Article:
Truth Can Make Money Under A Man Named Trump

I was reminded last week just how important independent progressive voices and liberal blogs are still needed in the country, especially now that president-elect Donald Trump, barring some miracle with the electoral college, will soon be the next racist and sexist leader of the so-called free world.

First, I was contacted by the eclectic and creative site Fusion, based in the Miami, Florida area, for an interview about Trump's selection of Oklahoma Attorney General Scott Pruitt to serve as head of the U.S. Environmental Protection Agency. Pruitt is a dangerous man when it comes to the health and viability of the planet, as I pointed out in the interview, and his EPA tenure could become one of the most catastrophic events in the twenty-first century. That could change if Democrats could win back at least one chamber of the legislative branch of the federal government in two years, but right now that looks bleak.

Second, my own main post about Pruitt's selection on Okie Funk and Blue Oklahoma was reposted by a prominent writer at the Daily Kos. This excellent blogger runs a weekly roundup of progressive blogs throughout the country, and all progressives should be grateful for it. It has been a while, but I have posted and cross-posted at the Daily Kos through the years, and it's still churning out truth on a minute-by-minute basis.

It should go without saying that the Democratic National Committee, other well-funded progressive organizations, and, yes, rich liberals should double down on a new 50-state strategy when it comes to progressive blogs and media. The blogosphere has matured, and those of us who have endured, and that includes Okie Funk (since 2004) and Blue Oklahoma (since 2006), should get the financial and technology infrastructure support we have so long deserved. This is a much better strategy for liberals than trying to play the mainstream media game and spending millions of dollars on media ads that are rendered obsolete by one short tweet by Trump or by so-called "fair" reporting, which reports his outlandish lies as political arguments or official statements, all of which threaten our democracy.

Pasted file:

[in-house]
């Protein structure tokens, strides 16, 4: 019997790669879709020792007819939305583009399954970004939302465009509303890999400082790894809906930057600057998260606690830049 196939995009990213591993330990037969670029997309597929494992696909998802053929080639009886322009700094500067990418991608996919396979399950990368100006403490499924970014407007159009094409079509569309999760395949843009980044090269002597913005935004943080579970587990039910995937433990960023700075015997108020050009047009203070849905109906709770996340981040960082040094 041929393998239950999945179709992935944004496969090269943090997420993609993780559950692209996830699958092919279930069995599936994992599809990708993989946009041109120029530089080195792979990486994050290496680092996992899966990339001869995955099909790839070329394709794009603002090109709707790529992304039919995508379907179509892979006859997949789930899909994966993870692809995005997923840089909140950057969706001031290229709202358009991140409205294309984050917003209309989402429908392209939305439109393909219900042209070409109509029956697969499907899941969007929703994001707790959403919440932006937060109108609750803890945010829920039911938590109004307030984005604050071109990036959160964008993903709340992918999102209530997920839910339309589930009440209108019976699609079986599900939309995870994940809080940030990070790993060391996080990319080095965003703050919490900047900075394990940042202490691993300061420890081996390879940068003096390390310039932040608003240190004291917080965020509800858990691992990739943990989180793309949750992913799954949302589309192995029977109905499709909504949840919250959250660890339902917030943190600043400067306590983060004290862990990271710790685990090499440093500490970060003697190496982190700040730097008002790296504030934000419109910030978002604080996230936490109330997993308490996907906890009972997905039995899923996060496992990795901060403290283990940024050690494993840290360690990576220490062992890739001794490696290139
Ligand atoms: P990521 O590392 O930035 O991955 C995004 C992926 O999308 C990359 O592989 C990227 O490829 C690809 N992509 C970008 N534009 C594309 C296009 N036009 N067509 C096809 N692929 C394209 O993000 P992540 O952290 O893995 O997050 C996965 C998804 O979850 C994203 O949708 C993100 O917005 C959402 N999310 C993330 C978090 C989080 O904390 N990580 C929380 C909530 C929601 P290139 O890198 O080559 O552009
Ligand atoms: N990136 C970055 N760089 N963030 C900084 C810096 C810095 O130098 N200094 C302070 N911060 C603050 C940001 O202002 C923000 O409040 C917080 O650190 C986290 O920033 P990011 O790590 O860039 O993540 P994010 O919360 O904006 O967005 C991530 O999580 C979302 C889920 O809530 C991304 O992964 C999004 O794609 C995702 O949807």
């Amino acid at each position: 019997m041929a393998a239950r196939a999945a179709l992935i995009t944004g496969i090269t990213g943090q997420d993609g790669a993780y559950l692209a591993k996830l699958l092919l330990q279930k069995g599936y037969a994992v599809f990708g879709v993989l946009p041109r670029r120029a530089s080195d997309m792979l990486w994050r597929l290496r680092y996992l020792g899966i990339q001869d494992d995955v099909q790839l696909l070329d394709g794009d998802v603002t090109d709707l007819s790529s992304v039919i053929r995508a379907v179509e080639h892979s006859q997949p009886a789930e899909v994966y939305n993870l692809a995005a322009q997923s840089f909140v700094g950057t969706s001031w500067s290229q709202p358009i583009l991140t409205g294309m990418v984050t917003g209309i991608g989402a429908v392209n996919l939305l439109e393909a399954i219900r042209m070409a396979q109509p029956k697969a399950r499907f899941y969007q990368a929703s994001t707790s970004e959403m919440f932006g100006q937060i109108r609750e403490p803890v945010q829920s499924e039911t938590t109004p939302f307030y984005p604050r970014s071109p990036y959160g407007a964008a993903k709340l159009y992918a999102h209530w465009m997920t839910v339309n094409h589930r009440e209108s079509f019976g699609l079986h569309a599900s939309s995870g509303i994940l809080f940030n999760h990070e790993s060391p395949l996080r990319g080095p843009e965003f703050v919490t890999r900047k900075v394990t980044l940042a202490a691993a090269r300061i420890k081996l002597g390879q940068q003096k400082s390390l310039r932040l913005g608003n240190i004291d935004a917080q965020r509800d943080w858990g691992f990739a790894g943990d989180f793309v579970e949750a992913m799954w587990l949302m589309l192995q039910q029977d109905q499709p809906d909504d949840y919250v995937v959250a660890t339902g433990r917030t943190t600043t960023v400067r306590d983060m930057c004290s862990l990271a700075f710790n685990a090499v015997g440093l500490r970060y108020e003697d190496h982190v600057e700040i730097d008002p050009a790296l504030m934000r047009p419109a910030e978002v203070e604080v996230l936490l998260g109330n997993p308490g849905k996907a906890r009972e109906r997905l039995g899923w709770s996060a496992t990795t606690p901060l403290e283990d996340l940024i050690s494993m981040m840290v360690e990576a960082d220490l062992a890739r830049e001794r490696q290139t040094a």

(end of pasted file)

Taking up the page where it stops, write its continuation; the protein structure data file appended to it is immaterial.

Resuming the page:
I get it that a lot of blogs and sites come and go, and, believe me, as a college professor, I know fake news is here to stay as long as the internet exists, but there's now a clear track record of progressive web writers who have been in it for the long haul and for the right reasons.

Of course, another wise course of progressive action, which could work as well as investing in blogs and/or as part of the overall effort would be for mainstream media outlets demeaned as "liberal" by right-wing folks to incorporate more advocacy journalism on their pages, sites and networks, and what I mean is advocacy for the truth. Here's stating truth, for example: No matter how much The New York Times or The Washington Post try to present what their editors might see as balanced reporting, the right-wing will accuse them of liberal bias. At what point, do these media outlets, and other media outlets, rise up defiantly to save our constitutional rights and freedom of the press? There are also many, many progressive bloggers who could be absorbed into the mainstream media. (Wink, wink.)

As I've written before, even though I've been a critic of the press as the conservative movement has manipulated it like a puppeteer, I'm still a strong supporter of the basic mainstream media, which doesn't, of course, include the national Fox News or The Oklahoman. Those two media outlets are right-wing propaganda organizations disseminating lies to earn profits for two old, evil white men, who inherited their money. But many metropolitan newspapers, in particular, are staffed by progressive and bright, idealistic reporters. It's the new financial reality and the outdated rhetorical formulas embedded in the stories and opinion pieces that need to be addressed in the mainstream media. I'm referring here in the second part of that previous sentence to the actual written language we're reading and hearing, not technologies. Newspapers were late, true, to embrace the web, but all the larger newspapers are now fully invested in it.

The question for years now: "But how do media outlets, besides television networks, make money under the new model that includes the internet.?" That's the wrong question. The right question is this: "How do mainstream media outlets report the truth?"

I believe truth will make money and perfect sense in these dangerous times facing this country right now under a Trump presidency.

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